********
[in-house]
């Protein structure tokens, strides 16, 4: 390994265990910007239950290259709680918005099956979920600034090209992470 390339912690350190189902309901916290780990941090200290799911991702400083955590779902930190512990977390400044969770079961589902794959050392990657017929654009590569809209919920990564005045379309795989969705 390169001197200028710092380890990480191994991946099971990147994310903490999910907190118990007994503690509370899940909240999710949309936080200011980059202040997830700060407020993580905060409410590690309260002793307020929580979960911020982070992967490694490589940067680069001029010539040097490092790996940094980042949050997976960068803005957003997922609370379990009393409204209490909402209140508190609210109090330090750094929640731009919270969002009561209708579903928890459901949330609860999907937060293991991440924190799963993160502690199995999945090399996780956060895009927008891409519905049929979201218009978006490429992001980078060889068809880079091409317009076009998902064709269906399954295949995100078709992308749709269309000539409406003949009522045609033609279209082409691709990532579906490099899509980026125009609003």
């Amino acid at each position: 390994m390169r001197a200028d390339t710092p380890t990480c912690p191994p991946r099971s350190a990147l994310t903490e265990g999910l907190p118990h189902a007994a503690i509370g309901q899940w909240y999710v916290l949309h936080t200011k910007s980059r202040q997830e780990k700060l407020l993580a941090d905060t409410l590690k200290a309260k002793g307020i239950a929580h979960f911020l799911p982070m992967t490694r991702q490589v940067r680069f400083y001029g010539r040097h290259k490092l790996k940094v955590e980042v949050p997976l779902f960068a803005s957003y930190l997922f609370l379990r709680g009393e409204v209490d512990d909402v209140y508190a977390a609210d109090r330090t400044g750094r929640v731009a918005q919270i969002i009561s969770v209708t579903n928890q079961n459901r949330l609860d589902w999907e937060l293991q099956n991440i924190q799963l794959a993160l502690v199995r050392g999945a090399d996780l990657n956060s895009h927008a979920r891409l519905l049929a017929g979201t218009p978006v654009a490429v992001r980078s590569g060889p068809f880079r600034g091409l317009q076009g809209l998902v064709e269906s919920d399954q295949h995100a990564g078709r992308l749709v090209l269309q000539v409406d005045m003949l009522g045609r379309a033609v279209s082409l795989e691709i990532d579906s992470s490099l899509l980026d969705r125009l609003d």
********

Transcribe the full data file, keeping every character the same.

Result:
[in-house]
């Protein structure tokens, strides 16, 4: 390994265990910007239950290259709680918005099956979920600034090209992470 390339912690350190189902309901916290780990941090200290799911991702400083955590779902930190512990977390400044969770079961589902794959050392990657017929654009590569809209919920990564005045379309795989969705 390169001197200028710092380890990480191994991946099971990147994310903490999910907190118990007994503690509370899940909240999710949309936080200011980059202040997830700060407020993580905060409410590690309260002793307020929580979960911020982070992967490694490589940067680069001029010539040097490092790996940094980042949050997976960068803005957003997922609370379990009393409204209490909402209140508190609210109090330090750094929640731009919270969002009561209708579903928890459901949330609860999907937060293991991440924190799963993160502690199995999945090399996780956060895009927008891409519905049929979201218009978006490429992001980078060889068809880079091409317009076009998902064709269906399954295949995100078709992308749709269309000539409406003949009522045609033609279209082409691709990532579906490099899509980026125009609003």
């Amino acid at each position: 390994m390169r001197a200028d390339t710092p380890t990480c912690p191994p991946r099971s350190a990147l994310t903490e265990g999910l907190p118990h189902a007994a503690i509370g309901q899940w909240y999710v916290l949309h936080t200011k910007s980059r202040q997830e780990k700060l407020l993580a941090d905060t409410l590690k200290a309260k002793g307020i239950a929580h979960f911020l799911p982070m992967t490694r991702q490589v940067r680069f400083y001029g010539r040097h290259k490092l790996k940094v955590e980042v949050p997976l779902f960068a803005s957003y930190l997922f609370l379990r709680g009393e409204v209490d512990d909402v209140y508190a977390a609210d109090r330090t400044g750094r929640v731009a918005q919270i969002i009561s969770v209708t579903n928890q079961n459901r949330l609860d589902w999907e937060l293991q099956n991440i924190q799963l794959a993160l502690v199995r050392g999945a090399d996780l990657n956060s895009h927008a979920r891409l519905l049929a017929g979201t218009p978006v654009a490429v992001r980078s590569g060889p068809f880079r600034g091409l317009q076009g809209l998902v064709e269906s919920d399954q295949h995100a990564g078709r992308l749709v090209l269309q000539v409406d005045m003949l009522g045609r379309a033609v279209s082409l795989e691709i990532d579906s992470s490099l899509l980026d969705r125009l609003d």